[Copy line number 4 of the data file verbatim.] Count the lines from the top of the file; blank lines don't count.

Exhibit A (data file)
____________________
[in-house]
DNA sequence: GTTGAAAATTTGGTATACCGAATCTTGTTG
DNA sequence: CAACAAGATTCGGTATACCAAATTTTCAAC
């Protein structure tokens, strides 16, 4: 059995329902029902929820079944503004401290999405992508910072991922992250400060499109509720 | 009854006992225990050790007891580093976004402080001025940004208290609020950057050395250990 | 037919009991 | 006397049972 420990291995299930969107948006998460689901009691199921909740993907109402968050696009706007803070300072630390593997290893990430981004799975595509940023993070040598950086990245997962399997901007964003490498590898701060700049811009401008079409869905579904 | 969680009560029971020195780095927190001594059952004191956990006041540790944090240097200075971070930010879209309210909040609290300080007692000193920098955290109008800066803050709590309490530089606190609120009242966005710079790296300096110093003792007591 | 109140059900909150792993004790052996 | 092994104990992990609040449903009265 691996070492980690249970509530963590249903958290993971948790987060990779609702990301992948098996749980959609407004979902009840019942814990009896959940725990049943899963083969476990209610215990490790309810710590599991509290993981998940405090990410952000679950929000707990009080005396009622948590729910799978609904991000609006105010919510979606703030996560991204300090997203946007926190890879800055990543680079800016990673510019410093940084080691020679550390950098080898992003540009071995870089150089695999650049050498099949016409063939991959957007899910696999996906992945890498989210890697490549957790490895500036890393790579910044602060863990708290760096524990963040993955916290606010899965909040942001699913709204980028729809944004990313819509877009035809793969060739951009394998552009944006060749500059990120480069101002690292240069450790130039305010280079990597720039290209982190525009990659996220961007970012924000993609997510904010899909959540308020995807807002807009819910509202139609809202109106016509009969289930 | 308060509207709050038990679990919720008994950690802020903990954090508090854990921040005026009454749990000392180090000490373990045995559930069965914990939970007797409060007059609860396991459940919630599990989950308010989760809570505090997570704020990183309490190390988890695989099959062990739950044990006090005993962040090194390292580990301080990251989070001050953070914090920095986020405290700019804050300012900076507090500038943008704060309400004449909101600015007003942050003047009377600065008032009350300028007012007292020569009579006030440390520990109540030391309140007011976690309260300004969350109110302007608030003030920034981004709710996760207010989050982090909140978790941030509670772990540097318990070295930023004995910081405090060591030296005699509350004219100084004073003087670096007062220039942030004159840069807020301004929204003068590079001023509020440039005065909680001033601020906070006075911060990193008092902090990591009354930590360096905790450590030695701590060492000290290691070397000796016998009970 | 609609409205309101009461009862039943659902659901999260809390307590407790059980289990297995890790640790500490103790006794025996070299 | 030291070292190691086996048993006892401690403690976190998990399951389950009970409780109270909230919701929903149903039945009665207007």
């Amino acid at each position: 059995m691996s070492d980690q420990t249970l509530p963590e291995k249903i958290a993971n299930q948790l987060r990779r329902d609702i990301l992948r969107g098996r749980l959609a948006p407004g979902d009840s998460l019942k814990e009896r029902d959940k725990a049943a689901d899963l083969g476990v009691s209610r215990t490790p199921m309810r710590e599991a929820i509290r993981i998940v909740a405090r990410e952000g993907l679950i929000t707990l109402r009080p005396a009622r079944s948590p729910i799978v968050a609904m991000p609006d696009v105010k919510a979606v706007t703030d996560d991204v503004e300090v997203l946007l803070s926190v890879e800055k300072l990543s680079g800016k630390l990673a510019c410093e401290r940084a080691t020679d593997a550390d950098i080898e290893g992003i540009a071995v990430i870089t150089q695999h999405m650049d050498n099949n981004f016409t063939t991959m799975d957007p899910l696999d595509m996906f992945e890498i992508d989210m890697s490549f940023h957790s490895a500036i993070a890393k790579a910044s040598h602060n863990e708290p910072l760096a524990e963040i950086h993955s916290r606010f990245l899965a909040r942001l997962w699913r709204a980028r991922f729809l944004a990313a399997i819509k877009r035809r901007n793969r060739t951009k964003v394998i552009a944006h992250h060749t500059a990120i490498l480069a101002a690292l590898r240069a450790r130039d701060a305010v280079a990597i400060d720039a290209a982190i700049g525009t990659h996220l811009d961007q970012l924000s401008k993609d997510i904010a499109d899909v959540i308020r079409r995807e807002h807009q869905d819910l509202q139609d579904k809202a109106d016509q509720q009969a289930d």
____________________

């Protein structure tokens, strides 16, 4: 059995329902029902929820079944503004401290999405992508910072991922992250400060499109509720 | 009854006992225990050790007891580093976004402080001025940004208290609020950057050395250990 | 037919009991 | 006397049972 420990291995299930969107948006998460689901009691199921909740993907109402968050696009706007803070300072630390593997290893990430981004799975595509940023993070040598950086990245997962399997901007964003490498590898701060700049811009401008079409869905579904 | 969680009560029971020195780095927190001594059952004191956990006041540790944090240097200075971070930010879209309210909040609290300080007692000193920098955290109008800066803050709590309490530089606190609120009242966005710079790296300096110093003792007591 | 109140059900909150792993004790052996 | 092994104990992990609040449903009265 691996070492980690249970509530963590249903958290993971948790987060990779609702990301992948098996749980959609407004979902009840019942814990009896959940725990049943899963083969476990209610215990490790309810710590599991509290993981998940405090990410952000679950929000707990009080005396009622948590729910799978609904991000609006105010919510979606703030996560991204300090997203946007926190890879800055990543680079800016990673510019410093940084080691020679550390950098080898992003540009071995870089150089695999650049050498099949016409063939991959957007899910696999996906992945890498989210890697490549957790490895500036890393790579910044602060863990708290760096524990963040993955916290606010899965909040942001699913709204980028729809944004990313819509877009035809793969060739951009394998552009944006060749500059990120480069101002690292240069450790130039305010280079990597720039290209982190525009990659996220961007970012924000993609997510904010899909959540308020995807807002807009819910509202139609809202109106016509009969289930 | 308060509207709050038990679990919720008994950690802020903990954090508090854990921040005026009454749990000392180090000490373990045995559930069965914990939970007797409060007059609860396991459940919630599990989950308010989760809570505090997570704020990183309490190390988890695989099959062990739950044990006090005993962040090194390292580990301080990251989070001050953070914090920095986020405290700019804050300012900076507090500038943008704060309400004449909101600015007003942050003047009377600065008032009350300028007012007292020569009579006030440390520990109540030391309140007011976690309260300004969350109110302007608030003030920034981004709710996760207010989050982090909140978790941030509670772990540097318990070295930023004995910081405090060591030296005699509350004219100084004073003087670096007062220039942030004159840069807020301004929204003068590079001023509020440039005065909680001033601020906070006075911060990193008092902090990591009354930590360096905790450590030695701590060492000290290691070397000796016998009970 | 609609409205309101009461009862039943659902659901999260809390307590407790059980289990297995890790640790500490103790006794025996070299 | 030291070292190691086996048993006892401690403690976190998990399951389950009970409780109270909230919701929903149903039945009665207007």